Every generation tends to be wary of the one that follows them, oftentimes because of the stereotypes and assumptions that come with each group. Each generation is shaped by events, trends, cultural norms and economic conditions that greatly influence who they are. Both those stereotypes and influences often come into play in the workplace.  

When a workforce features coworkers of all ages, there may be times when it’s difficult to manage and engage with them because work styles, viewpoints and communication styles are different. Generational stereotypes have the potential to hinder office spaces, which can lead to negative work experiences and the inability for coworkers to effectively work together. 

However, there is true strength in those differences and when done correctly, managing a multigenerational office can lead to many positives. Continue reading to learn the best ways to engage with and manage your multigenerational workforce.  


What is a Multigenerational Workforce? 

A multigenerational workforce features coworkers that span different generations. According to the Harvard Business Review, for the first time in modern history there are now five generations simultaneously in the workforce. 

  • The Silent Generation (comprised of 70/80 year olds that have not retired)
  • Baby Boomers
  • Gen X
  • Millennials
  • Gen Z


Understand Circumstances 

Each generation comes with their fair share of stereotypes. According to Psychology Today, here are the defining stereotypes of each generation:

  • The Silent Generation: traditionalists, don’t understand technology 
  • Baby Boomers: resistant to change, values verbal communication over technology, workhorses 
  • Gen X: cynical, focused on work-life balance 
  • Millennials: entitled and tech-savvy
  • Gen Z: pessimistic and too reliant on technology  

Harmful stereotypes can make it difficult for multigenerational offices to work together. Each generation entered the workforce under specific circumstances, which shapes beliefs and overall approaches to life and work.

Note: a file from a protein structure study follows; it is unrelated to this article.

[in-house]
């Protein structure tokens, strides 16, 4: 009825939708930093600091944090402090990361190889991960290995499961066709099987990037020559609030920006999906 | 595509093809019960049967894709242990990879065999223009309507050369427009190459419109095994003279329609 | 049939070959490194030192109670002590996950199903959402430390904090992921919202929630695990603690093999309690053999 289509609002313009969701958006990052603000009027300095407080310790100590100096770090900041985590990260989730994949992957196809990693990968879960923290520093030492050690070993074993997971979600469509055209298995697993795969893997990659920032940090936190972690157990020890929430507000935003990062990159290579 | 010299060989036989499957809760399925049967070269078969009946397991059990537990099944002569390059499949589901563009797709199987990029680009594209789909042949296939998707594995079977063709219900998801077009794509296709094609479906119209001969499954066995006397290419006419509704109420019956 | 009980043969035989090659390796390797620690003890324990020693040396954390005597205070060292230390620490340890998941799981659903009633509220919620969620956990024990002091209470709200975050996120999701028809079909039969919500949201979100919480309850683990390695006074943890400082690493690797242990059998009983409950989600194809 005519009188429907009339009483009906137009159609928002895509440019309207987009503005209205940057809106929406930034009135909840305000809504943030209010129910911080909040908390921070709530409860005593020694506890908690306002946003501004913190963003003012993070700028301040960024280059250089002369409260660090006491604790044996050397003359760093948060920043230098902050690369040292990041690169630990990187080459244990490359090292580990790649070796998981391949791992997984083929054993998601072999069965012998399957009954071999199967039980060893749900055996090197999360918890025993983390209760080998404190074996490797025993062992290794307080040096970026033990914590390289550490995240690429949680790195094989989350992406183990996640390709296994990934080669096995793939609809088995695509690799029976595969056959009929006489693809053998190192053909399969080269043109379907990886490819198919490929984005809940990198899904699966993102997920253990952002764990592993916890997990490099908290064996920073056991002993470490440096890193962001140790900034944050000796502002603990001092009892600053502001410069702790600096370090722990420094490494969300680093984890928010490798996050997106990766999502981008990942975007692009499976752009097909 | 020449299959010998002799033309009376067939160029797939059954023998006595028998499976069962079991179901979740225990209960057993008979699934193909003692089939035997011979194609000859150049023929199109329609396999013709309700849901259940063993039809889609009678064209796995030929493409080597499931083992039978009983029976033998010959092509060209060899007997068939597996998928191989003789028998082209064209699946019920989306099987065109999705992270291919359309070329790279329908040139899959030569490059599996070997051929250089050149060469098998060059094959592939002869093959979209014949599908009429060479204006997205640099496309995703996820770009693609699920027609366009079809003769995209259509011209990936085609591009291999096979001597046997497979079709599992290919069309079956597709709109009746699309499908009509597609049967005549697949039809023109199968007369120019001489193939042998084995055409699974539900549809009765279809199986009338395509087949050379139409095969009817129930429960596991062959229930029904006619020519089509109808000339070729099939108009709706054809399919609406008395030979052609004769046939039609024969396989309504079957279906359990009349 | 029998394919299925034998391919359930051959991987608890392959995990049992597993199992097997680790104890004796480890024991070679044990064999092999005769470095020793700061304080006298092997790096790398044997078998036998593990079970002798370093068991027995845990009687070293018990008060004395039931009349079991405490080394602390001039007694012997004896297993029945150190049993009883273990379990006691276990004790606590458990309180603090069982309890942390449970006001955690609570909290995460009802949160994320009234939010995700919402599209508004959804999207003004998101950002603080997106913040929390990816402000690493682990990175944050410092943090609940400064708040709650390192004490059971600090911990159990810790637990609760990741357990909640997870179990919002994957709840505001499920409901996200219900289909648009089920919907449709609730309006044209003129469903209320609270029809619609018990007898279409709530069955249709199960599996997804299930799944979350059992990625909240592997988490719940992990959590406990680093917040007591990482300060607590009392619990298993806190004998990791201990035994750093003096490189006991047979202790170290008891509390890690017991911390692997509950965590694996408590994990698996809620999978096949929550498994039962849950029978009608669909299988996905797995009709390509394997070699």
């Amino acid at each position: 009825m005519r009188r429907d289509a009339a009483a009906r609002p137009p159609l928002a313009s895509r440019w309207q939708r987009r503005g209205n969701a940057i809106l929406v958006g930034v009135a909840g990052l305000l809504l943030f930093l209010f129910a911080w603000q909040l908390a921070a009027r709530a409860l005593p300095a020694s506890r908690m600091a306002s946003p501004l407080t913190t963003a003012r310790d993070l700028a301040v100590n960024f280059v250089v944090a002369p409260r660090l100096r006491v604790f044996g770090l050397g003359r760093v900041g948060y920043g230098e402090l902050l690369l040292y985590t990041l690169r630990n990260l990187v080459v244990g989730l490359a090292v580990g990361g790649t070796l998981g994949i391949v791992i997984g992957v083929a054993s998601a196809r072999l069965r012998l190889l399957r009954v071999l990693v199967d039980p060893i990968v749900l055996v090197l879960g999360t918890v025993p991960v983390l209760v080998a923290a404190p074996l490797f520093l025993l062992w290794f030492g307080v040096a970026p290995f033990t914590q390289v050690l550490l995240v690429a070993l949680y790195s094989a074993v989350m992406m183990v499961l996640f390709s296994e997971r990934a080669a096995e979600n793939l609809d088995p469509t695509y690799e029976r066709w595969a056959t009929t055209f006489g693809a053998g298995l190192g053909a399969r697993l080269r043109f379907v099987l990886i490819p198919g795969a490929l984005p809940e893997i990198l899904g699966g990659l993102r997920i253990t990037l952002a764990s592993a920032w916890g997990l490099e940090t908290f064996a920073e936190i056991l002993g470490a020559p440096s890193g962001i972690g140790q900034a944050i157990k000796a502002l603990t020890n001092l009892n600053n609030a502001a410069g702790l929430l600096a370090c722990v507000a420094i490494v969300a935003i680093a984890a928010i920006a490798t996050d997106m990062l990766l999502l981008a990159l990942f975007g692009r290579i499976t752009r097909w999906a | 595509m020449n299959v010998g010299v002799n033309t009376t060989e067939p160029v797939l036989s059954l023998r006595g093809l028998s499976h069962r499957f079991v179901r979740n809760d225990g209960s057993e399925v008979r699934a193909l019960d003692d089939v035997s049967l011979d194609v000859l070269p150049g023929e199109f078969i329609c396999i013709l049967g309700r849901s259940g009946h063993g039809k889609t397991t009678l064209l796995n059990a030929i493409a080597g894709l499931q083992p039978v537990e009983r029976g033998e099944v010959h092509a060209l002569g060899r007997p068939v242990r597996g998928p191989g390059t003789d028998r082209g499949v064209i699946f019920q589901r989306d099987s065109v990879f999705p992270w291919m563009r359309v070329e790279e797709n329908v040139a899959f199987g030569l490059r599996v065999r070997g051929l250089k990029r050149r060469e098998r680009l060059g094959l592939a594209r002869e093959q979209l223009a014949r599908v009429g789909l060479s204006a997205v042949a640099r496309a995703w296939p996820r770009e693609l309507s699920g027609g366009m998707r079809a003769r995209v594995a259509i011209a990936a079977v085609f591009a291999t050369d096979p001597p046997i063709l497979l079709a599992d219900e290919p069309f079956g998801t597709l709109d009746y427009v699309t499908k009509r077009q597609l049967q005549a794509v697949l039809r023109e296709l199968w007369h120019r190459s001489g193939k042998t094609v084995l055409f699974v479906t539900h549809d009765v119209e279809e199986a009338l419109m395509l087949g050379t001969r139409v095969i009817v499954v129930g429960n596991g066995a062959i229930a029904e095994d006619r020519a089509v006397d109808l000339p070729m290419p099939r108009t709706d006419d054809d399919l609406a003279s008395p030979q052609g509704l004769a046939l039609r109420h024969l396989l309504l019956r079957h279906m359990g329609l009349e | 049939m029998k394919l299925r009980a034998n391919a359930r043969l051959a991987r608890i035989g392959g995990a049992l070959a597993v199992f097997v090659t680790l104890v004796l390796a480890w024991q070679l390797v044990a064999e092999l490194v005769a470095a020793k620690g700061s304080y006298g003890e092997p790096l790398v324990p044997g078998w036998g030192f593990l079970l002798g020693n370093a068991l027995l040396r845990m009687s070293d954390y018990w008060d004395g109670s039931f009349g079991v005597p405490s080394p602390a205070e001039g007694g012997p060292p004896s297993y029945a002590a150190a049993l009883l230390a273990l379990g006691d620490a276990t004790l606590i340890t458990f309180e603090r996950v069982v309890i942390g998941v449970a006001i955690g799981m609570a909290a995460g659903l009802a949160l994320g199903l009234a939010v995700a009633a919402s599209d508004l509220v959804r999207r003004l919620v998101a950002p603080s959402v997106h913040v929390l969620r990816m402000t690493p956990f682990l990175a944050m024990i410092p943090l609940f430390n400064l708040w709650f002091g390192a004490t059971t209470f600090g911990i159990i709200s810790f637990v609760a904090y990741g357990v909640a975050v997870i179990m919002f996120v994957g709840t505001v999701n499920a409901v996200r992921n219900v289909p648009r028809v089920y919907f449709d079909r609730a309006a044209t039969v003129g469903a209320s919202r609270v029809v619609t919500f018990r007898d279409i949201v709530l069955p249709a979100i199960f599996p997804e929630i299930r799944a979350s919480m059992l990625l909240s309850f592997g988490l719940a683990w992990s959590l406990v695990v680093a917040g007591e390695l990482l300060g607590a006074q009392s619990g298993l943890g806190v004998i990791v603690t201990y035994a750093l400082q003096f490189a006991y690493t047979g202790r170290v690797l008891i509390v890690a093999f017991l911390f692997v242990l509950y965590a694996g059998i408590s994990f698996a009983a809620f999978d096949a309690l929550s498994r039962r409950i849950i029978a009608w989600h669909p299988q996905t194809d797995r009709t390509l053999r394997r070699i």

Educating one another on the realities that each generation has faced/is facing can help us avoid assumptions and make way for understanding beliefs, choices and priorities. 


Work on Effective Communication

From phone calls and in-person meetings to emails, text messages, Slack and Zoom, each generation has their own preferred method of communication. Older generations prefer phone calls and in-person meetings, while younger generations lean toward shorter forms of communication. Phone calls and in-person meetings may feel unnecessary to younger generations. Written communication can lead to misinterpretations of tone and punctuation for others. 

The best way to manage effective communication is by building a work culture that includes both. In-person meetings and phone calls can be done when teams need to flesh out extensive ideas. Emails and Slack messages can be used for simple, straightforward tasks. Blending the communication styles recognizes everyone’s preferences. 


Avoid the Us vs. Them Mentality 

Younger generations may feel judged by older colleagues or nervous to ask for help. Older generations may feel the need to closely manage or dismiss their younger counterparts. Division can lead to a negative work environment.

In order to gain a strong understanding of office dynamics, managers should closely watch how coworkers interact; socially and during meetings. Making sure everyone has the room to speak, share ideas, ask questions and be heard levels the playing field and makes way for office collaboration. It also lets every member of the team know that they are an equal partner whose opinions are valued and appreciated. 


Prioritizing effective communication and recognizing differences as strengths can make managing a multigenerational office easier. If your office needs help with marketing, website design or social media management, Blufish is here to help. Contact us today for more information.

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